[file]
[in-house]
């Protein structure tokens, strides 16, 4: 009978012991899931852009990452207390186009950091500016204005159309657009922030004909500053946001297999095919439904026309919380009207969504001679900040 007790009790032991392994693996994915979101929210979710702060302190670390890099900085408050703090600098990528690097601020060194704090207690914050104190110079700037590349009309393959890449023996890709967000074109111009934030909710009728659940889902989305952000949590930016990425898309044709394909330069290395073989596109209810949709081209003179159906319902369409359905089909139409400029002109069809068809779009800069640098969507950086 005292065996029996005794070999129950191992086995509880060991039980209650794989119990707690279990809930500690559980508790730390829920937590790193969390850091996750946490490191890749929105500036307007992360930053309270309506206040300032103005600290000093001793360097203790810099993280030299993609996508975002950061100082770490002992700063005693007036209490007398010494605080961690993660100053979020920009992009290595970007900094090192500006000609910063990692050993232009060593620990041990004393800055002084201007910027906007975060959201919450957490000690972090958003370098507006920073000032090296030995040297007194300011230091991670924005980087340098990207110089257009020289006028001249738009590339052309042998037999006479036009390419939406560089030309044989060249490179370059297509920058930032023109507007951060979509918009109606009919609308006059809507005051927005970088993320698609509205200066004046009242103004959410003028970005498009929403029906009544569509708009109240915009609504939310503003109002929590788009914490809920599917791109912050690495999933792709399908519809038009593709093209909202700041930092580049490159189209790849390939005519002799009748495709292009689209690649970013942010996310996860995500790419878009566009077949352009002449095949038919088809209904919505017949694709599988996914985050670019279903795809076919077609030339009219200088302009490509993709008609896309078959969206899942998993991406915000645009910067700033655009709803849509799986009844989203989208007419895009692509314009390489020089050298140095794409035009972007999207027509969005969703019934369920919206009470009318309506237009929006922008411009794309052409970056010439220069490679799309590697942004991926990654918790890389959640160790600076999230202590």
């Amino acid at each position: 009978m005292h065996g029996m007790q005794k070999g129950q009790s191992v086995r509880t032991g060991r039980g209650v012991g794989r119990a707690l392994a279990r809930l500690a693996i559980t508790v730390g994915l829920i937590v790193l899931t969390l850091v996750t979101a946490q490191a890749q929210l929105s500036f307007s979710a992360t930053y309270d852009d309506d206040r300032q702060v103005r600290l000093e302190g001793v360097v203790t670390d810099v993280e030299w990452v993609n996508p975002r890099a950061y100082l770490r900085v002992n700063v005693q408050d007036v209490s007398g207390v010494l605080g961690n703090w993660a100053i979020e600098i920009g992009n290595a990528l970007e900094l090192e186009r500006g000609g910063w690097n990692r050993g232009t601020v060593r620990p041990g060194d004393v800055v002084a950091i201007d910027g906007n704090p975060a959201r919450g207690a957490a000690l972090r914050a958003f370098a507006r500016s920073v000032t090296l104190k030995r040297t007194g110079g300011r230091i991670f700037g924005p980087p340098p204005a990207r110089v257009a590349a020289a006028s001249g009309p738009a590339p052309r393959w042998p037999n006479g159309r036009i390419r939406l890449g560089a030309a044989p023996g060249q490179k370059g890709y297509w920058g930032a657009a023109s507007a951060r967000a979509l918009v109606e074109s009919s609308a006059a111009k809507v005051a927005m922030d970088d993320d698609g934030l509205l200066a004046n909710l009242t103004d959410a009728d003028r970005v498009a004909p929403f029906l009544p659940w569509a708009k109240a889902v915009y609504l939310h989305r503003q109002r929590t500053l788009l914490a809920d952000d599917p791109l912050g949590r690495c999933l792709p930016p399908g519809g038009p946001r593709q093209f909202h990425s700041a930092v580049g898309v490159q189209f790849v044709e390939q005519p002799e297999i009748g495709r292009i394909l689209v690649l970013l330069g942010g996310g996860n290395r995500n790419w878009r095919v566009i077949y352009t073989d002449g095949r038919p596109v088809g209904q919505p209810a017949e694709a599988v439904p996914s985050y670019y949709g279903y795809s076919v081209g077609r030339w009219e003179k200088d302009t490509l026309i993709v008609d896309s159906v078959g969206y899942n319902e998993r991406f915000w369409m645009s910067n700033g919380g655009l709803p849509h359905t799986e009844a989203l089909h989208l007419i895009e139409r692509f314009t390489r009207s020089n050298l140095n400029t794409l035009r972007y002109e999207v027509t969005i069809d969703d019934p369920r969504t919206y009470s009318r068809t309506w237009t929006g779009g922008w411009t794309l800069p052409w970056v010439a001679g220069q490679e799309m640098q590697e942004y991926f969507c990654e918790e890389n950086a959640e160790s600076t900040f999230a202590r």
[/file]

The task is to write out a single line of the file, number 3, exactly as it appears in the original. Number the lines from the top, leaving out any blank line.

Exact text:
């Amino acid at each position: 009978m005292h065996g029996m007790q005794k070999g129950q009790s191992v086995r509880t032991g060991r039980g209650v012991g794989r119990a707690l392994a279990r809930l500690a693996i559980t508790v730390g994915l829920i937590v790193l899931t969390l850091v996750t979101a946490q490191a890749q929210l929105s500036f307007s979710a992360t930053y309270d852009d309506d206040r300032q702060v103005r600290l000093e302190g001793v360097v203790t670390d810099v993280e030299w990452v993609n996508p975002r890099a950061y100082l770490r900085v002992n700063v005693q408050d007036v209490s007398g207390v010494l605080g961690n703090w993660a100053i979020e600098i920009g992009n290595a990528l970007e900094l090192e186009r500006g000609g910063w690097n990692r050993g232009t601020v060593r620990p041990g060194d004393v800055v002084a950091i201007d910027g906007n704090p975060a959201r919450g207690a957490a000690l972090r914050a958003f370098a507006r500016s920073v000032t090296l104190k030995r040297t007194g110079g300011r230091i991670f700037g924005p980087p340098p204005a990207r110089v257009a590349a020289a006028s001249g009309p738009a590339p052309r393959w042998p037999n006479g159309r036009i390419r939406l890449g560089a030309a044989p023996g060249q490179k370059g890709y297509w920058g930032a657009a023109s507007a951060r967000a979509l918009v109606e074109s009919s609308a006059a111009k809507v005051a927005m922030d970088d993320d698609g934030l509205l200066a004046n909710l009242t103004d959410a009728d003028r970005v498009a004909p929403f029906l009544p659940w569509a708009k109240a889902v915009y609504l939310h989305r503003q109002r929590t500053l788009l914490a809920d952000d599917p791109l912050g949590r690495c999933l792709p930016p399908g519809g038009p946001r593709q093209f909202h990425s700041a930092v580049g898309v490159q189209f790849v044709e390939q005519p002799e297999i009748g495709r292009i394909l689209v690649l970013l330069g942010g996310g996860n290395r995500n790419w878009r095919v566009i077949y352009t073989d002449g095949r038919p596109v088809g209904q919505p209810a017949e694709a599988v439904p996914s985050y670019y949709g279903y795809s076919v081209g077609r030339w009219e003179k200088d302009t490509l026309i993709v008609d896309s159906v078959g969206y899942n319902e998993r991406f915000w369409m645009s910067n700033g919380g655009l709803p849509h359905t799986e009844a989203l089909h989208l007419i895009e139409r692509f314009t390489r009207s020089n050298l140095n400029t794409l035009r972007y002109e999207v027509t969005i069809d969703d019934p369920r969504t919206y009470s009318r068809t309506w237009t929006g779009g922008w411009t794309l800069p052409w970056v010439a001679g220069q490679e799309m640098q590697e942004y991926f969507c990654e918790e890389n950086a959640e160790s600076t900040f999230a202590r």